Why we only eat chicken eggs & not any other birds?

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Why are only chicken eggs sold in stores? Farmers markets, organic or speciality stores may sell quail eggs, but what about geese, turkeys, and ducks?

Chicken eggs are economical

Every 25 hours, young hens ovulate. Eggs are expelled whether fertilized or not. Young hens lay 250 to 300 eggs every year until their second year.

As low-maintenance pets, chickens are ideal for industrial egg production. But what about ducks, geese, and quail?

Duck Eggs: Edible but time-consuming to cook

It's true that duck eggs are safe to eat. Because they are more flavorful than chicken eggs, they have long been regarded as a delicacy.

Between February and May, ducks lay eggs. Ducks require more attention than hens. Never eat them uncooked because they've been linked to salmonella.

Goose Eggs: Edible but less common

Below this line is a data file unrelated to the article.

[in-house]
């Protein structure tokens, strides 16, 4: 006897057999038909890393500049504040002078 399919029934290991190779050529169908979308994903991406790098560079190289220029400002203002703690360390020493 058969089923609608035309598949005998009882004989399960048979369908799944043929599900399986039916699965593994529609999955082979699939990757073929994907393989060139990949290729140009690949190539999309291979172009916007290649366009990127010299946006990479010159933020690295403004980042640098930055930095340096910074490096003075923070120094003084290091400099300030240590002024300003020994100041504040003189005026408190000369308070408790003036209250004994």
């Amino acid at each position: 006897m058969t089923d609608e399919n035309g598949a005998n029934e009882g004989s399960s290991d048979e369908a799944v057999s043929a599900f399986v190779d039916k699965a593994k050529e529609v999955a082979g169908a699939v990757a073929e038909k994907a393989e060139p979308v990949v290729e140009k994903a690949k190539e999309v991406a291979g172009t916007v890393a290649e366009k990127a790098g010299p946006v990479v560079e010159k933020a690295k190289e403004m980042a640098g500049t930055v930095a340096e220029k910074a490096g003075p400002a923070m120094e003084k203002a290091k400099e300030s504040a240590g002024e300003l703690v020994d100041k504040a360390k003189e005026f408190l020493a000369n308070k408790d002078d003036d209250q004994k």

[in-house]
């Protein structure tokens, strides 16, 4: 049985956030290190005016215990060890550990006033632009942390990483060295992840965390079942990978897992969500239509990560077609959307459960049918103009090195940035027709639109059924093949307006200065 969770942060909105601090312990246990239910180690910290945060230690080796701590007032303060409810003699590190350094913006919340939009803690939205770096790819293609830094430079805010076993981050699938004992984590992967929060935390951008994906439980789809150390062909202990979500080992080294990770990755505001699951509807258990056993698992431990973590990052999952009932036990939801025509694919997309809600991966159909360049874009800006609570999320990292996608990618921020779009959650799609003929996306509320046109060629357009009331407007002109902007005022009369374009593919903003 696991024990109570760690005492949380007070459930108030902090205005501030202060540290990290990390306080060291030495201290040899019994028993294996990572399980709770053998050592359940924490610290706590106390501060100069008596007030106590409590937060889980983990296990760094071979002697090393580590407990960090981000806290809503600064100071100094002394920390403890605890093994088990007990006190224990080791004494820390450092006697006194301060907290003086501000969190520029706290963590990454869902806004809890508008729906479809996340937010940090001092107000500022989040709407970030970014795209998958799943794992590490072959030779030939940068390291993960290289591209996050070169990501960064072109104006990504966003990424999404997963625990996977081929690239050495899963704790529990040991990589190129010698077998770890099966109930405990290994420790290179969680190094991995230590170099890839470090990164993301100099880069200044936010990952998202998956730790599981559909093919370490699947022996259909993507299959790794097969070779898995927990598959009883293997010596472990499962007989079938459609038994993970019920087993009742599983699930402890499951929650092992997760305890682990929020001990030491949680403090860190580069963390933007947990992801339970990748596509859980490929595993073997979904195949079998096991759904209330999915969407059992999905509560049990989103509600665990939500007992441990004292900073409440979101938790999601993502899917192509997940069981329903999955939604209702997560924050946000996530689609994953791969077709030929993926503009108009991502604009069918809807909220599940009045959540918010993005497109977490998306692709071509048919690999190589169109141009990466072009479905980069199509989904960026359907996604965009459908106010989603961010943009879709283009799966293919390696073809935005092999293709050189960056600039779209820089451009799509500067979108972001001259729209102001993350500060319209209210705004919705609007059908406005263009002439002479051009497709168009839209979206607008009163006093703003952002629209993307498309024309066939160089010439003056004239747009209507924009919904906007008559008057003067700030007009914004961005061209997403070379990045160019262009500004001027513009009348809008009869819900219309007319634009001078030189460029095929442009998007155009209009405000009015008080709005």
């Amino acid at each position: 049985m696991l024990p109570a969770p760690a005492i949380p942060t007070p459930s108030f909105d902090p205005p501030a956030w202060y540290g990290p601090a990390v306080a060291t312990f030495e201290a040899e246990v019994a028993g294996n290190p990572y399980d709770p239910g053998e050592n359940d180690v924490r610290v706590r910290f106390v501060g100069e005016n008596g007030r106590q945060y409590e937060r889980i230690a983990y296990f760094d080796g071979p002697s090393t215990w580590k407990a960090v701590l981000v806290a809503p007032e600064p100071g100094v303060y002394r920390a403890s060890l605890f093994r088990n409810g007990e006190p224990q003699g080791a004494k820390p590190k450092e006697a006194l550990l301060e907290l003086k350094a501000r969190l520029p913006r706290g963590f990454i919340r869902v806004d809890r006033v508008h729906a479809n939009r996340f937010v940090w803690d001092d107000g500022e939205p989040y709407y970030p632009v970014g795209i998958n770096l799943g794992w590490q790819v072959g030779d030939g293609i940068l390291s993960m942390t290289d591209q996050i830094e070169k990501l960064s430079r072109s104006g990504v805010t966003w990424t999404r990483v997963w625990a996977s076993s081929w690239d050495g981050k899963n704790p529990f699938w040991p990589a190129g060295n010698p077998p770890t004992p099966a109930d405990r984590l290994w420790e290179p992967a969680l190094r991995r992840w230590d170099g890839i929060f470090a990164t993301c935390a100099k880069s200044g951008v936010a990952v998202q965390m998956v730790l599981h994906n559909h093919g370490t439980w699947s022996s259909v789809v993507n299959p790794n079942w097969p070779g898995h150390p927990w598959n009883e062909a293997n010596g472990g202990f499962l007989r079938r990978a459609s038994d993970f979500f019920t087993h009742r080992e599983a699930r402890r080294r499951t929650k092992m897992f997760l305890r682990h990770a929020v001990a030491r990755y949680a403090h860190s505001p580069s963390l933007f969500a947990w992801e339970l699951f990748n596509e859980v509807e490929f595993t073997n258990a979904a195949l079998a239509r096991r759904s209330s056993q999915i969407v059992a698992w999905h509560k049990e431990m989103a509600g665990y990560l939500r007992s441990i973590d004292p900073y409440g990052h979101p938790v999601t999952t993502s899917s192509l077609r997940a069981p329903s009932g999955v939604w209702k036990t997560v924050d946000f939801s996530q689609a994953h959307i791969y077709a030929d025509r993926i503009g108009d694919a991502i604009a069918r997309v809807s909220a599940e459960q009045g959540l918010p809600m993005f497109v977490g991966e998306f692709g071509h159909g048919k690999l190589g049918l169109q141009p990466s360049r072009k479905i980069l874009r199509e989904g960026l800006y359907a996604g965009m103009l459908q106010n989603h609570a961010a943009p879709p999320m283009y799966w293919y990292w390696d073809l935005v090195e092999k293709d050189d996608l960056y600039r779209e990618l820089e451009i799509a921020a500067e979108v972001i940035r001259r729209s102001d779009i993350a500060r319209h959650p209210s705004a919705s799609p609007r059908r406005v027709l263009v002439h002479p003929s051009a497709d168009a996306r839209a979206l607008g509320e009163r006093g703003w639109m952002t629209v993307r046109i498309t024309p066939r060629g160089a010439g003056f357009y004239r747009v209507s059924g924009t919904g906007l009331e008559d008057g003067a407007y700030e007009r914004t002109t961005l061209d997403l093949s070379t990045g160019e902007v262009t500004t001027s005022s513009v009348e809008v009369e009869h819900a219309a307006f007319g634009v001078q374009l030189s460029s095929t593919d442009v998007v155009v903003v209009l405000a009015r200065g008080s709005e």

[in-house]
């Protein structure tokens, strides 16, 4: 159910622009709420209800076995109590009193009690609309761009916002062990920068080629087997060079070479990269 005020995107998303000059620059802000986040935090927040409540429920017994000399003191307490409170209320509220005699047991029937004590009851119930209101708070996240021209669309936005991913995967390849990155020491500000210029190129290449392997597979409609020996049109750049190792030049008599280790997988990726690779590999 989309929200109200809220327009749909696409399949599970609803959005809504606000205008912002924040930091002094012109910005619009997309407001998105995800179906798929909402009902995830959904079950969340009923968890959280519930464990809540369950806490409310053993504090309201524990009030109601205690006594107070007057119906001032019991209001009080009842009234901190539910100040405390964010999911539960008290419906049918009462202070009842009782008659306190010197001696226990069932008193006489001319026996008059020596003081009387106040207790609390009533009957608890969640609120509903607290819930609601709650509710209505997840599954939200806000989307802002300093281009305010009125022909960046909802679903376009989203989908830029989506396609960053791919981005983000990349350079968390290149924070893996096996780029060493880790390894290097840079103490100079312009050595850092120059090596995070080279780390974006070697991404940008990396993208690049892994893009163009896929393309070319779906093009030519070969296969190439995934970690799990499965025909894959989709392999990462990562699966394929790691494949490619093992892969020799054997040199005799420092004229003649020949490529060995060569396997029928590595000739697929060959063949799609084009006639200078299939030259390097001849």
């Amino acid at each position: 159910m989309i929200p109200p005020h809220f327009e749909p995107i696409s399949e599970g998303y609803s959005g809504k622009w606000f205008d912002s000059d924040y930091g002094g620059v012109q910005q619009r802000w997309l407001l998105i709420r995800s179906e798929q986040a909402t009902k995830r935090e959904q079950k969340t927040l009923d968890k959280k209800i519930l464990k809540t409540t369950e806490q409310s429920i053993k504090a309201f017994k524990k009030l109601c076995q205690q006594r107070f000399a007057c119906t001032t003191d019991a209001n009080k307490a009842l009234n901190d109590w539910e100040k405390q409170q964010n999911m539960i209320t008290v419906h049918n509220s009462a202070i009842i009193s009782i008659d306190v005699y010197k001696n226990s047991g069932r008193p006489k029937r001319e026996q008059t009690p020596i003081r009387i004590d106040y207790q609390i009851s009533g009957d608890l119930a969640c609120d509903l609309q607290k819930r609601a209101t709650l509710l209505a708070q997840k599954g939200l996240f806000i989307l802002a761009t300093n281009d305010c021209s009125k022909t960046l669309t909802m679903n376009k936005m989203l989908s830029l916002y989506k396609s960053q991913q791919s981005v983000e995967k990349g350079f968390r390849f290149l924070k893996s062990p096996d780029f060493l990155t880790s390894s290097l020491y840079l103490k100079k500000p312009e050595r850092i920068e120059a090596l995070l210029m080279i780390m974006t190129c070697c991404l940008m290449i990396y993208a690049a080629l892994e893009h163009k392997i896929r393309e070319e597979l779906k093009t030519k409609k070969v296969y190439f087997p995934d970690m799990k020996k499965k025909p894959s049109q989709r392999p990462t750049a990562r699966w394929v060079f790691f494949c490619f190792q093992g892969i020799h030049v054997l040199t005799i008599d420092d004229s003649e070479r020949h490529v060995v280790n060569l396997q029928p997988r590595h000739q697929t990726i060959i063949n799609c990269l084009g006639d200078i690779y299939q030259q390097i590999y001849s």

Large, gorgeous geese eggs are edible and have a robust flavor. If you are able to obtain some and wish to cook them, you need allot at least 10 minutes for cooking.

Female geese only lay eggs from January to June, and their annual egg production is far smaller than that of hens, at about 40 eggs.

Quail Eggs: Edible but cruel business

Some organic grocery stores and farmers markets may carry quail eggs. They're just as healthy and taste just like chicken eggs, but they're a lot smaller.

Quail eggs are delicious, but their production is brutal. Quails are often housed in tiny cages and subjected to artificial light 24 hours a day.

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